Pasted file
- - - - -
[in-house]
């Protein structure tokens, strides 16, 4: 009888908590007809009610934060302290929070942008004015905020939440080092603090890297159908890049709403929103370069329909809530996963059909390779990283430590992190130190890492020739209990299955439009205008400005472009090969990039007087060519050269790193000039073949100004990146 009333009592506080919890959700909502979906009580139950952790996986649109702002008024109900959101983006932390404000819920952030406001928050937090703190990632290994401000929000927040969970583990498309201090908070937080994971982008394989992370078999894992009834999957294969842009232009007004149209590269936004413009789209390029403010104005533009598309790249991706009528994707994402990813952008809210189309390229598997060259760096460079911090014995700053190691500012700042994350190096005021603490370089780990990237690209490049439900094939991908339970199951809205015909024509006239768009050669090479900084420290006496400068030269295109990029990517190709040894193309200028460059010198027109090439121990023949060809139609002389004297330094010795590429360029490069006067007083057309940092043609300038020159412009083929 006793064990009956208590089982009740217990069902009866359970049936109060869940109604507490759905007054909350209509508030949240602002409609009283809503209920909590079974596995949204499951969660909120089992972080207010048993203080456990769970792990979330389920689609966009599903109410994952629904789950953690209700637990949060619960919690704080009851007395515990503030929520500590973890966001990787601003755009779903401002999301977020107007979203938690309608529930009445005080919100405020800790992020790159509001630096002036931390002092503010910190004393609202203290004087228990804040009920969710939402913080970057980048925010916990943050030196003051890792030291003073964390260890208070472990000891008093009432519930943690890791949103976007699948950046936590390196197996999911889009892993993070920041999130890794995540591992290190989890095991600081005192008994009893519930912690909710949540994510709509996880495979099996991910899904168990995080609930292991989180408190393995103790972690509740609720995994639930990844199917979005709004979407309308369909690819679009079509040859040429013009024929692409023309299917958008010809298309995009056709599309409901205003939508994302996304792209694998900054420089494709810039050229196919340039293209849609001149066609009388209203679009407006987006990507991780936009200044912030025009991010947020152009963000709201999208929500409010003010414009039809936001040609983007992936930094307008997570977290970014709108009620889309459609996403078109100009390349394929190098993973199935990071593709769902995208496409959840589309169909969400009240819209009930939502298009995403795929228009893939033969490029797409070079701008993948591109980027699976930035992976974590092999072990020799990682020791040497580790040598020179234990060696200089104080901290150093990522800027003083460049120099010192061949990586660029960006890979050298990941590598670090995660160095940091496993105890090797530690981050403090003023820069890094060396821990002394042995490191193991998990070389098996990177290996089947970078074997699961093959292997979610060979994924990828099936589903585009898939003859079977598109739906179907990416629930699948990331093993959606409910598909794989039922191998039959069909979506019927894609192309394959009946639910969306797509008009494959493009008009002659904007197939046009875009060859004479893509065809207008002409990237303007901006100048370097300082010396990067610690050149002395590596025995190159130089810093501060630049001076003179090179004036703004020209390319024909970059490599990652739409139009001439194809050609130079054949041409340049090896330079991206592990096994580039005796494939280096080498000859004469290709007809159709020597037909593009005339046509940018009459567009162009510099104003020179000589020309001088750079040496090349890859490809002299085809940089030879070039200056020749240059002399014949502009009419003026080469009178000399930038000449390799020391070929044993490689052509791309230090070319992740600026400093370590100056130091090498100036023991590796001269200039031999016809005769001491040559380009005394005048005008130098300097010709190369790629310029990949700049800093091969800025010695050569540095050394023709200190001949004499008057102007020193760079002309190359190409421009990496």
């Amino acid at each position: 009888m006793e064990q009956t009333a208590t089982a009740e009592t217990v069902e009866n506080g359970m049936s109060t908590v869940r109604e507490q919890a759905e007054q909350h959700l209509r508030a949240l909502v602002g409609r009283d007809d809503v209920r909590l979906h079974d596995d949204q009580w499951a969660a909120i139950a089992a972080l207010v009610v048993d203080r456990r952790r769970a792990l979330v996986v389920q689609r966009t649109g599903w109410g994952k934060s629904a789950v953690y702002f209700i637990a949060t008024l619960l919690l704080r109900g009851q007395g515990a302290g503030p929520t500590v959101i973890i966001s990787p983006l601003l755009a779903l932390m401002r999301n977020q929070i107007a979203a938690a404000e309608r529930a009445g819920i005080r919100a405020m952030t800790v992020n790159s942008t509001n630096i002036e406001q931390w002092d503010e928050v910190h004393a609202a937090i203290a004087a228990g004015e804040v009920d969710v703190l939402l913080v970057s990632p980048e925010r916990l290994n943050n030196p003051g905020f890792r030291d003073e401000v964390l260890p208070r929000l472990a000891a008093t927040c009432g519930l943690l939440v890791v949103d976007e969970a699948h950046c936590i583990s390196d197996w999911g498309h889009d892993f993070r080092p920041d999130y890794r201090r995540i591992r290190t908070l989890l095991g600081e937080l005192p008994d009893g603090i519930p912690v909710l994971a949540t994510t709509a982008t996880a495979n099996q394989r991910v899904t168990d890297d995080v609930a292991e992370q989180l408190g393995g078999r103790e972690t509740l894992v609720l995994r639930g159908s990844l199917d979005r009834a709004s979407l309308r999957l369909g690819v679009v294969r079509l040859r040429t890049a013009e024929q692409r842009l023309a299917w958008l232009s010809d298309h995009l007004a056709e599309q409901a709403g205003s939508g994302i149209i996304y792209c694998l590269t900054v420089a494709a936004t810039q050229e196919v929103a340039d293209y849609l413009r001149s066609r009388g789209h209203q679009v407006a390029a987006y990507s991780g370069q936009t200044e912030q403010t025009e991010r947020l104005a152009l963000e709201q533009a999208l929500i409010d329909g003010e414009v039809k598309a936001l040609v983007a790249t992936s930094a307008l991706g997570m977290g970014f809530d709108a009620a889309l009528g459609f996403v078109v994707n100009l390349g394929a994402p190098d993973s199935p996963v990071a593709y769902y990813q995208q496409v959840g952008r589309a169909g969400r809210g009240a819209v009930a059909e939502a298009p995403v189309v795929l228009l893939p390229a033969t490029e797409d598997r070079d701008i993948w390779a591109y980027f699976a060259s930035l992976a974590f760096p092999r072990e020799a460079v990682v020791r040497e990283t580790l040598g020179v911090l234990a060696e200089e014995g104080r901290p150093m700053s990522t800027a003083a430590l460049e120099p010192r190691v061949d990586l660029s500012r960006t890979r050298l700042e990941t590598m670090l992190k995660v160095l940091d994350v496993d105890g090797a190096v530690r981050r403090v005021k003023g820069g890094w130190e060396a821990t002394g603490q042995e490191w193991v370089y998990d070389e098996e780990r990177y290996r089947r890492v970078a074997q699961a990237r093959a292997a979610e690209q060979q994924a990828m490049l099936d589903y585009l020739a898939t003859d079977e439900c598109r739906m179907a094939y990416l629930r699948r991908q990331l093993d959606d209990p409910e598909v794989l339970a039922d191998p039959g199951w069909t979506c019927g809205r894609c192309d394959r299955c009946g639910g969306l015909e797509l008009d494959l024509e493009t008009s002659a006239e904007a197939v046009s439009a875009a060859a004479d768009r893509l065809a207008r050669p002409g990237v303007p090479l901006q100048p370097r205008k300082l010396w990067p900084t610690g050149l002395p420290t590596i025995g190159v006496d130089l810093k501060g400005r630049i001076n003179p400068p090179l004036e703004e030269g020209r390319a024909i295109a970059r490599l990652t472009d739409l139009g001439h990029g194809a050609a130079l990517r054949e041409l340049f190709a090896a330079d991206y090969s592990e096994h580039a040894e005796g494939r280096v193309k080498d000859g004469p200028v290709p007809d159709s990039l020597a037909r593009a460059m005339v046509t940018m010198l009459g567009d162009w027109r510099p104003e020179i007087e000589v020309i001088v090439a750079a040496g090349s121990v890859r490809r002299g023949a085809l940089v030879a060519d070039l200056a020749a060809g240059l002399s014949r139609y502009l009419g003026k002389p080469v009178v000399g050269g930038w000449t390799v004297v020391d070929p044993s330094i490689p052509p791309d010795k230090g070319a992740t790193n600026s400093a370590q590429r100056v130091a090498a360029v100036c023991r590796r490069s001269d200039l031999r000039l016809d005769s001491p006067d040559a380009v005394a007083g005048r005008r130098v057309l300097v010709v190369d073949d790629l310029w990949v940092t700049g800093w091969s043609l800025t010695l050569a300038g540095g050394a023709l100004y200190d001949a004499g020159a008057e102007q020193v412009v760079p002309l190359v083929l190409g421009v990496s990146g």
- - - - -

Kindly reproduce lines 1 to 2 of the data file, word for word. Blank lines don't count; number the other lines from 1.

[in-house]
């Protein structure tokens, strides 16, 4: 009888908590007809009610934060302290929070942008004015905020939440080092603090890297159908890049709403929103370069329909809530996963059909390779990283430590992190130190890492020739209990299955439009205008400005472009090969990039007087060519050269790193000039073949100004990146 009333009592506080919890959700909502979906009580139950952790996986649109702002008024109900959101983006932390404000819920952030406001928050937090703190990632290994401000929000927040969970583990498309201090908070937080994971982008394989992370078999894992009834999957294969842009232009007004149209590269936004413009789209390029403010104005533009598309790249991706009528994707994402990813952008809210189309390229598997060259760096460079911090014995700053190691500012700042994350190096005021603490370089780990990237690209490049439900094939991908339970199951809205015909024509006239768009050669090479900084420290006496400068030269295109990029990517190709040894193309200028460059010198027109090439121990023949060809139609002389004297330094010795590429360029490069006067007083057309940092043609300038020159412009083929 006793064990009956208590089982009740217990069902009866359970049936109060869940109604507490759905007054909350209509508030949240602002409609009283809503209920909590079974596995949204499951969660909120089992972080207010048993203080456990769970792990979330389920689609966009599903109410994952629904789950953690209700637990949060619960919690704080009851007395515990503030929520500590973890966001990787601003755009779903401002999301977020107007979203938690309608529930009445005080919100405020800790992020790159509001630096002036931390002092503010910190004393609202203290004087228990804040009920969710939402913080970057980048925010916990943050030196003051890792030291003073964390260890208070472990000891008093009432519930943690890791949103976007699948950046936590390196197996999911889009892993993070920041999130890794995540591992290190989890095991600081005192008994009893519930912690909710949540994510709509996880495979099996991910899904168990995080609930292991989180408190393995103790972690509740609720995994639930990844199917979005709004979407309308369909690819679009079509040859040429013009024929692409023309299917958008010809298309995009056709599309409901205003939508994302996304792209694998900054420089494709810039050229196919340039293209849609001149066609009388209203679009407006987006990507991780936009200044912030025009991010947020152009963000709201999208929500409010003010414009039809936001040609983007992936930094307008997570977290970014709108009620889309459609996403078109100009390349394929190098993973199935990071593709769902995208496409959840589309169909969400009240819209009930939502298009995403795929228009893939033969490029797409070079701008993948591109980027699976930035992976974590092999072990020799990682020791040497580790040598020179234990060696200089104080901290150093990522800027003083460049120099010192061949990586660029960006890979050298990941590598670090995660160095940091496993105890090797530690981050403090003023820069890094060396821990002394042995490191193991998990070389098996990177290996089947970078074997699961093959292997979610060979994924990828099936589903585009898939003859079977598109739906179907990416629930699948990331093993959606409910598909794989039922191998039959069909979506019927894609192309394959009946639910969306797509008009494959493009008009002659904007197939046009875009060859004479893509065809207008002409990237303007901006100048370097300082010396990067610690050149002395590596025995190159130089810093501060630049001076003179090179004036703004020209390319024909970059490599990652739409139009001439194809050609130079054949041409340049090896330079991206592990096994580039005796494939280096080498000859004469290709007809159709020597037909593009005339046509940018009459567009162009510099104003020179000589020309001088750079040496090349890859490809002299085809940089030879070039200056020749240059002399014949502009009419003026080469009178000399930038000449390799020391070929044993490689052509791309230090070319992740600026400093370590100056130091090498100036023991590796001269200039031999016809005769001491040559380009005394005048005008130098300097010709190369790629310029990949700049800093091969800025010695050569540095050394023709200190001949004499008057102007020193760079002309190359190409421009990496």